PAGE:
What is psoriasis?
According to the National Institutes of Health about 3 percent of Americans live with a condition called psoriasis that causes red itchy scaly patches on the skin. This disease can be embarrassing for those who have it and sometimes leads to isolation and even depression - but the good news is that doctors have come a long way in their understanding of this disease (and how to treat it).
What is psoriasis?
Normally skin cells develop in deeper layers of the skin and slowly rise to the surface over the course of about a month. With psoriasis this process happens in a few days. The new skin cells pile up with the old skin cells causing red flaky rashes.
The rashes most commonly appear on the scalp knees or outside of the elbow but they can show up almost anywhere. Sometimes psoriasis can create feelings of itching burning and stinging.
Scientists aren't sure what causes psoriasis but MedlinePlus suggested that genetics and an immune system response both play a role. Regardless of the cause the disease is not contagious.
What are complications of psoriasis?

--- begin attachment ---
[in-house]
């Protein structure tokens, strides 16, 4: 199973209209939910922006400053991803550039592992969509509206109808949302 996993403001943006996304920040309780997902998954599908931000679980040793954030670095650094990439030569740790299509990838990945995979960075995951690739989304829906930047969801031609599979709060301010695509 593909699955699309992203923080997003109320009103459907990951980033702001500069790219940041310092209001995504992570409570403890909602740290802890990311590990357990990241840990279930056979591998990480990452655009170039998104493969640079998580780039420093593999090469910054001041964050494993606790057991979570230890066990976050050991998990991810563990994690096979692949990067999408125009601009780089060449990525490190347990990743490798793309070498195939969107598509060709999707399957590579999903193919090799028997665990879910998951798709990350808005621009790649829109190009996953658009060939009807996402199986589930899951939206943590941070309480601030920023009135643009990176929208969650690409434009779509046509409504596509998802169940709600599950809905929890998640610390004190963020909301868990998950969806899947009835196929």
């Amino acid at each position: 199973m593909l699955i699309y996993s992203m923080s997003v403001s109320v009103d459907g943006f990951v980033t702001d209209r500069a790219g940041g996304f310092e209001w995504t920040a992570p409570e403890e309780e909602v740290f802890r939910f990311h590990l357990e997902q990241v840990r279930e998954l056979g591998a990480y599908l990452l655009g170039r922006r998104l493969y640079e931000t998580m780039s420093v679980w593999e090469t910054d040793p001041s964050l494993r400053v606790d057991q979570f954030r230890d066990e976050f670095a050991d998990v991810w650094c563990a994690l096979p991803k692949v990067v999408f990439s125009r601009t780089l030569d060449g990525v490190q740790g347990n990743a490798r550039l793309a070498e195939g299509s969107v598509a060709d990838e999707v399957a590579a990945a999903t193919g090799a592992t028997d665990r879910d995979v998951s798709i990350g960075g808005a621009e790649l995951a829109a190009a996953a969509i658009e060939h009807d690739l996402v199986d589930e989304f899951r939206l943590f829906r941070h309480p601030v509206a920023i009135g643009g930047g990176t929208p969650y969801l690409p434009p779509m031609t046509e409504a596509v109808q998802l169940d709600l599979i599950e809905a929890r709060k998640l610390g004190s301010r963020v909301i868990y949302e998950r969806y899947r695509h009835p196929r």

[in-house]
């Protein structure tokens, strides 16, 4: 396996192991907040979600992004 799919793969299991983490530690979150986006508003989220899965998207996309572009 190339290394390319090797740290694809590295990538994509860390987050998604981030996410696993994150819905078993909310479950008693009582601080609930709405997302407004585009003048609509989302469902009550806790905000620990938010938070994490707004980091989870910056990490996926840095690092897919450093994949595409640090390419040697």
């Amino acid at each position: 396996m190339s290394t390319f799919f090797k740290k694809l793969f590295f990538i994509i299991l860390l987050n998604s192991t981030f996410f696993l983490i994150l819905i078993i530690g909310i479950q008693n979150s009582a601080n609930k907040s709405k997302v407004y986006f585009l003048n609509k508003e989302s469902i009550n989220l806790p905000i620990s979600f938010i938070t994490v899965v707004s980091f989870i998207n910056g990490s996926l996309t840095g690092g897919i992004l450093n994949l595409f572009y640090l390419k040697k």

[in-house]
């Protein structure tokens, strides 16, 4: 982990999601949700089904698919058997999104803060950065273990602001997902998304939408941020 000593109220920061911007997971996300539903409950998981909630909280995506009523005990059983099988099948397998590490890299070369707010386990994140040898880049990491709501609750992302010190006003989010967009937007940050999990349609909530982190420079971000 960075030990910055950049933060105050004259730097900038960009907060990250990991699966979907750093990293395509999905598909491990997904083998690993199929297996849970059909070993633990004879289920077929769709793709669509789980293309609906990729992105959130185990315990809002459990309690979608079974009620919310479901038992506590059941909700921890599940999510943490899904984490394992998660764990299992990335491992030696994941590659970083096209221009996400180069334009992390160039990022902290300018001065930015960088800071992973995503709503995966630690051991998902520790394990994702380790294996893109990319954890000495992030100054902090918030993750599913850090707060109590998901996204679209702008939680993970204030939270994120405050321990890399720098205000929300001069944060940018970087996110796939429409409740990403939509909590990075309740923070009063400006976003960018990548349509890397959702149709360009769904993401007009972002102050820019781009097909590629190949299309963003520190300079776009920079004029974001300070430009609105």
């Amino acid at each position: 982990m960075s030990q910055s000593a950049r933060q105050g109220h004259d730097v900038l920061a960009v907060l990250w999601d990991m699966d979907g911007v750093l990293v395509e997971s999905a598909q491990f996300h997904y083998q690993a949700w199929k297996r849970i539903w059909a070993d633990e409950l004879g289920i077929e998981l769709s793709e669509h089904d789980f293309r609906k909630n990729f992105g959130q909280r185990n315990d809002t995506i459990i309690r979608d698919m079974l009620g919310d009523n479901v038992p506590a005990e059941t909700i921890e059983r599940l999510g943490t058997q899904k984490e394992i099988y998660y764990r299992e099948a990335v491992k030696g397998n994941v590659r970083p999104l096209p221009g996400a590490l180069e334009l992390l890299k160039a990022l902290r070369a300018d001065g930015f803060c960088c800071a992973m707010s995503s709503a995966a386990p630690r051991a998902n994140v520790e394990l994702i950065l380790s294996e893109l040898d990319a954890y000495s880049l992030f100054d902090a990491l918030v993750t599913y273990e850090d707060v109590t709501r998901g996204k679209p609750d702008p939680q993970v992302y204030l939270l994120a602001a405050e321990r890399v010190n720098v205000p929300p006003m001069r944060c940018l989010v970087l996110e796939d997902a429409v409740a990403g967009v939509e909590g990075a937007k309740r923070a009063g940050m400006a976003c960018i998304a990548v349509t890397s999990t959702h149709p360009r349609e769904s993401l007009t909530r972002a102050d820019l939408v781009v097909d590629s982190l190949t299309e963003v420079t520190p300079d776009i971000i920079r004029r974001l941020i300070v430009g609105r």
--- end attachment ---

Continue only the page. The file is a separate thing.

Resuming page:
The National Psoriasis Foundation estimated that about 30 percent of people with psoriasis will also develop psoriatic arthritis. Like other forms of arthritis this condition causes swelling of the joints pain and stiffness.
Psoriasis also seems to increase the risk of other health problems such as diabetes heart disease and depression. Closely following your doctor's treatment plan (and their recommendations for a healthy lifestyle) can help mitigate those risks.
How is psoriasis treated?
First your doctor will want to confirm that your skin problem is psoriasis especially since the disease can look similar to other skin conditions like eczema. Your physician will likely perform a physical exam and ask whether you have any family members with psoriasis. A dermatologist may take a sample of the affected skin and examine it under a microscope to help make a diagnosis.
Treatment depends on the severity of your disease which is determined by how much skin is affected and in what areas the rashes appear. For mild psoriasis lotions and creams may work to calm the skin. Phototherapy is another effective treatment that uses UV light to lessen inflammation and heal the skin.
More severe cases in which the psoriasis is widespread may require prescription-strength creams or medications. Newer medications target the immune system cells in an attempt to correct the overreaction that causes the rash.
Symptoms usually come and go and can be triggered by dry skin stress or illness. If you notice flaky painful rashes that appear on your skin but are slow to heal you may want to see a dermatologist for an evaluation. Your dermatologist will work with you to manage outbreaks and lessen the appearance of irritated skin. You'll no longer have to wonder "what is psoriasis?"